Hand Tools

The frame can be very stout.
Response To:
Thanks *PIC* ()

Jim Matthews
"For the desk in the picture I used sturdy joinery but it was hard to execute. Too many joints had to come together all at once and mate tightly. The top rail is dovetailed into the leg, the bottom rail is M&T into the leg and the panel is set in a dado in the leg and rails."

Exactly why I explored this kludge.

I can keep two legs planar, but cutting additional (perpendicular and planar) mortices in the legs gave me pause. I considered cutting them after the front and rear pairs were assembled - but that approaches my 40" limit for handling in my shop.

The cross section of the frame gives it resistance to torsion - it's as strong as the weakest joint. The idea was to make two as similar as I'm able and plane them to match.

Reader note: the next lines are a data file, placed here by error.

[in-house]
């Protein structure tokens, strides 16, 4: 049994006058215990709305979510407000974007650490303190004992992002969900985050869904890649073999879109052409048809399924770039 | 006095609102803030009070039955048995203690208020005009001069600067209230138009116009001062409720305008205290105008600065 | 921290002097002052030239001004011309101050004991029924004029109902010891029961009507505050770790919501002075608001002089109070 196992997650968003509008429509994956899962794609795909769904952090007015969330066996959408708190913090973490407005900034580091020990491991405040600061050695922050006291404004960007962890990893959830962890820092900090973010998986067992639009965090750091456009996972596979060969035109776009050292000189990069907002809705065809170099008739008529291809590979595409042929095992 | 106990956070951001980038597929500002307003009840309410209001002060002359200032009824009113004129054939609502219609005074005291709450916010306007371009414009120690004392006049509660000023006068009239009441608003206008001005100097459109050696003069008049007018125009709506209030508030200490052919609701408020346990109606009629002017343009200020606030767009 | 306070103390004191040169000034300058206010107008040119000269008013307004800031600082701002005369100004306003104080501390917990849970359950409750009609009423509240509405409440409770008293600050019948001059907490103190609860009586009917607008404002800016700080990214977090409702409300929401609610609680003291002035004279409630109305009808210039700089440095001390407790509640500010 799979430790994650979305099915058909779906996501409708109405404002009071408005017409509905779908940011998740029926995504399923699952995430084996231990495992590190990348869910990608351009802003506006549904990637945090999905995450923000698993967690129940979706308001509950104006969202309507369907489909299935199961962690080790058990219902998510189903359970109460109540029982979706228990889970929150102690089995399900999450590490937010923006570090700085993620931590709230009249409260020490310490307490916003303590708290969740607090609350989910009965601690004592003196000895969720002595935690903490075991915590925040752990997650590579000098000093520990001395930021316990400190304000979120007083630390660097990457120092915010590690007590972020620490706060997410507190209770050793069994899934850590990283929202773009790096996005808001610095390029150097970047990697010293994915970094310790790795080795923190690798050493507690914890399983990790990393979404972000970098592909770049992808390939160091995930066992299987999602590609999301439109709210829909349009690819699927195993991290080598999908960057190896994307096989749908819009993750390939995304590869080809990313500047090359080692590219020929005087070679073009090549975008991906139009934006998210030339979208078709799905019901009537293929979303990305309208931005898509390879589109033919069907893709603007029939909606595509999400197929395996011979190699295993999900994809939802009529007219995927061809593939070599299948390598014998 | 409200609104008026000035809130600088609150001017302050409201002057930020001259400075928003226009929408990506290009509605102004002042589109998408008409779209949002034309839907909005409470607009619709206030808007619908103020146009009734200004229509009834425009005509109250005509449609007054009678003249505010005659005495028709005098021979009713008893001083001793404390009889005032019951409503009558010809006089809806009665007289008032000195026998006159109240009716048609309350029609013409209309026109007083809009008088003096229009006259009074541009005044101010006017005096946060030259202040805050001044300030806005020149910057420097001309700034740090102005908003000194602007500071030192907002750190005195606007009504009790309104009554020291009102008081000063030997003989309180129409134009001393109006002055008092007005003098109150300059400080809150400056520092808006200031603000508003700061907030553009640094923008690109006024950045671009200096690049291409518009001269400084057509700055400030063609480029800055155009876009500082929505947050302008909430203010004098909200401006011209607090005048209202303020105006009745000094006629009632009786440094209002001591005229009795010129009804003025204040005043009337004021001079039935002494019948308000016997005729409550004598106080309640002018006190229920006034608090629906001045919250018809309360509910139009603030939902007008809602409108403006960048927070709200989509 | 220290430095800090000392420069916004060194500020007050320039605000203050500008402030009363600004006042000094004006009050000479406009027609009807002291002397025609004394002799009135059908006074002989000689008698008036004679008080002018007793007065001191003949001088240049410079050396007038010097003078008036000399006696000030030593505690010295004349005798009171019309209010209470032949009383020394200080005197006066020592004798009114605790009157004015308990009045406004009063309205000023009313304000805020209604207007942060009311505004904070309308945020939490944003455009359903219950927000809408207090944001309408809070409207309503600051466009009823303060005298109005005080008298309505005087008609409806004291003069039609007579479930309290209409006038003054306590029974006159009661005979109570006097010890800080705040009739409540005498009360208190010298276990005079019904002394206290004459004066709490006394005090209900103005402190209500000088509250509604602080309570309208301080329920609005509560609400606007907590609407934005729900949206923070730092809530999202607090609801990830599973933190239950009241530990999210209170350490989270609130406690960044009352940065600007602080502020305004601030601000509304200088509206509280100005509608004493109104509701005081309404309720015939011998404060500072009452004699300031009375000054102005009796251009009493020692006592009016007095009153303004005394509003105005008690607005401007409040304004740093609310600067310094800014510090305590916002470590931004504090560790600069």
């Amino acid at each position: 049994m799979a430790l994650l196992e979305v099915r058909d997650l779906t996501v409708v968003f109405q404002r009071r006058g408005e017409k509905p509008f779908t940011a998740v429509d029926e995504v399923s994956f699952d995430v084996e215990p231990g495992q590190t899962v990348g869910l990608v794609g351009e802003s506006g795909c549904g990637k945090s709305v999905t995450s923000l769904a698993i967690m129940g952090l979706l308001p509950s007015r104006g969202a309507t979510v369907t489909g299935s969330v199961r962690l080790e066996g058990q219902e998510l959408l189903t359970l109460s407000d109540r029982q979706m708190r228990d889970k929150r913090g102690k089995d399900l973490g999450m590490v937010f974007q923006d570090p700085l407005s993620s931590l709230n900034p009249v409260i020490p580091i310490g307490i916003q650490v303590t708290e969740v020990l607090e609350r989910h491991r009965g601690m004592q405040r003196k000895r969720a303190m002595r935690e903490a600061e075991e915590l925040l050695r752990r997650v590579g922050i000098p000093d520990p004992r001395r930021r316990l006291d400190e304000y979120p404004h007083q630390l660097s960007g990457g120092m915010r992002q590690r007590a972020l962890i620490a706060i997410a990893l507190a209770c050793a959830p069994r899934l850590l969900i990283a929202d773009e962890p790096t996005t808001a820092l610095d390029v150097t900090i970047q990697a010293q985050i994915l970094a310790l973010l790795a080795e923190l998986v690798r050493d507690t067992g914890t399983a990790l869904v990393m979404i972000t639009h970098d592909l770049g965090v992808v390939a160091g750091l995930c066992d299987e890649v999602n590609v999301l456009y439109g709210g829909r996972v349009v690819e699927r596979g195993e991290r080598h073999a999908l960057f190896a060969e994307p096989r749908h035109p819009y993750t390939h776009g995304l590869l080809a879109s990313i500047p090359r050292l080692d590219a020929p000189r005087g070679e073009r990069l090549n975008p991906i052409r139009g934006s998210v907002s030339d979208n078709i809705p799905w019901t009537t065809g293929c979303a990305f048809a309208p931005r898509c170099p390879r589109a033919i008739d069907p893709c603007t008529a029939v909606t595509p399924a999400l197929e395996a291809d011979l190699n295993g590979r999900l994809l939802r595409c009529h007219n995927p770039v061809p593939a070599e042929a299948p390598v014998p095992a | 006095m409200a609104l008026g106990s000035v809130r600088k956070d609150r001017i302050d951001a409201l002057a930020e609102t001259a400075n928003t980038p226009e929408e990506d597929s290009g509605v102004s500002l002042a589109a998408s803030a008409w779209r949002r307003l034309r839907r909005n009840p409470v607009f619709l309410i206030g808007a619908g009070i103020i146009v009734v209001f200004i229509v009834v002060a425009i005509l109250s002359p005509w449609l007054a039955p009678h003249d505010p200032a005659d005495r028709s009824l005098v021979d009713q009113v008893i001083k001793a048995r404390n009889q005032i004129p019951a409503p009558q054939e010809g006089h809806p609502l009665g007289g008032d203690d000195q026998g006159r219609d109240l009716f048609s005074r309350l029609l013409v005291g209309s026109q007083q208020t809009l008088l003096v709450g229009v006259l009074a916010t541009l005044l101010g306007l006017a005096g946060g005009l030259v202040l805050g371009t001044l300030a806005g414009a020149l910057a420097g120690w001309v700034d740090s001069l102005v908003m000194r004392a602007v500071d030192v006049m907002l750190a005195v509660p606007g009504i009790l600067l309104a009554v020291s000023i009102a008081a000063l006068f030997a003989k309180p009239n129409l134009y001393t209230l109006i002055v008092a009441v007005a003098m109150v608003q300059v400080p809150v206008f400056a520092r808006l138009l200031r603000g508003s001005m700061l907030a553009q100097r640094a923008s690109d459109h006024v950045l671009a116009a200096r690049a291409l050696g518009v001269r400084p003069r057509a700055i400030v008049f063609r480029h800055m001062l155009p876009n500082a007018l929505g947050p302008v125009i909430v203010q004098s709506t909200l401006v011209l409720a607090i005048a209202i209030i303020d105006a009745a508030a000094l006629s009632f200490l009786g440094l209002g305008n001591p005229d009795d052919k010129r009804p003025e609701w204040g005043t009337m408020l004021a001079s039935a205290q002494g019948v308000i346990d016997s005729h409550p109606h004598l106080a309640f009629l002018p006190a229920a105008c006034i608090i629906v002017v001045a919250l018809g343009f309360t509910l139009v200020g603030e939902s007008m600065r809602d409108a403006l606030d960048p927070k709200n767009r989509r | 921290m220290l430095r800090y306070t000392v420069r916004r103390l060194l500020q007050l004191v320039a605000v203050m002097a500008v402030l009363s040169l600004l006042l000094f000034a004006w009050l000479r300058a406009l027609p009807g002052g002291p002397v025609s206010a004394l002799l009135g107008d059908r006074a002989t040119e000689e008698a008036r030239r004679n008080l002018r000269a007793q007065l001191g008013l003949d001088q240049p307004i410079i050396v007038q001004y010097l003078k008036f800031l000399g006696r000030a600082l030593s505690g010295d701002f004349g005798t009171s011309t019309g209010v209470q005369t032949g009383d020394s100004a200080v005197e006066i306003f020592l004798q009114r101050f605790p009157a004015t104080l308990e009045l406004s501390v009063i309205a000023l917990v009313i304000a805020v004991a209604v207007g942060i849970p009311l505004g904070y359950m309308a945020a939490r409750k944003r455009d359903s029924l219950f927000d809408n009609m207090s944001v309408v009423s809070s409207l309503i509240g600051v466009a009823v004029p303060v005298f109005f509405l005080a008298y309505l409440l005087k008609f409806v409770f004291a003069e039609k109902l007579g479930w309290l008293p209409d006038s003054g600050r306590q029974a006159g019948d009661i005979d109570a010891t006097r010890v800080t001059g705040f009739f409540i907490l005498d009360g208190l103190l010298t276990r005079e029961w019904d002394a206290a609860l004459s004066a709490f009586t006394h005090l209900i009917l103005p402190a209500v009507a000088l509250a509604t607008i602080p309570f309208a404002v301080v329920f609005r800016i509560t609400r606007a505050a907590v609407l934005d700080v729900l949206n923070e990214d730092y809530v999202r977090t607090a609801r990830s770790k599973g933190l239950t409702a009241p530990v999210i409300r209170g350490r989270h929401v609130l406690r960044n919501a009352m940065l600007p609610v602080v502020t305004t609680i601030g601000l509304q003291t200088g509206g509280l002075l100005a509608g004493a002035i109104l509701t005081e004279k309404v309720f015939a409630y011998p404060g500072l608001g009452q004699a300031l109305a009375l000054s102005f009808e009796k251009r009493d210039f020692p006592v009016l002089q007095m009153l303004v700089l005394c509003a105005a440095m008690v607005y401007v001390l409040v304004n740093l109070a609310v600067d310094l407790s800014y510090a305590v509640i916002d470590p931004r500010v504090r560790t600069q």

Fitting the panel afterwards makes the glue up a breeze - lotsa room for clamps!

I watched a video testing simple rub joints to destruction (MDF displays for retail) and was impressed that glue alone should be strong enough - the screws just help with alignment.

I hazard a SWAG that tightly press fit panels have a skin effect, on the assembly.

The real question is what happens to these panels over the Summer.

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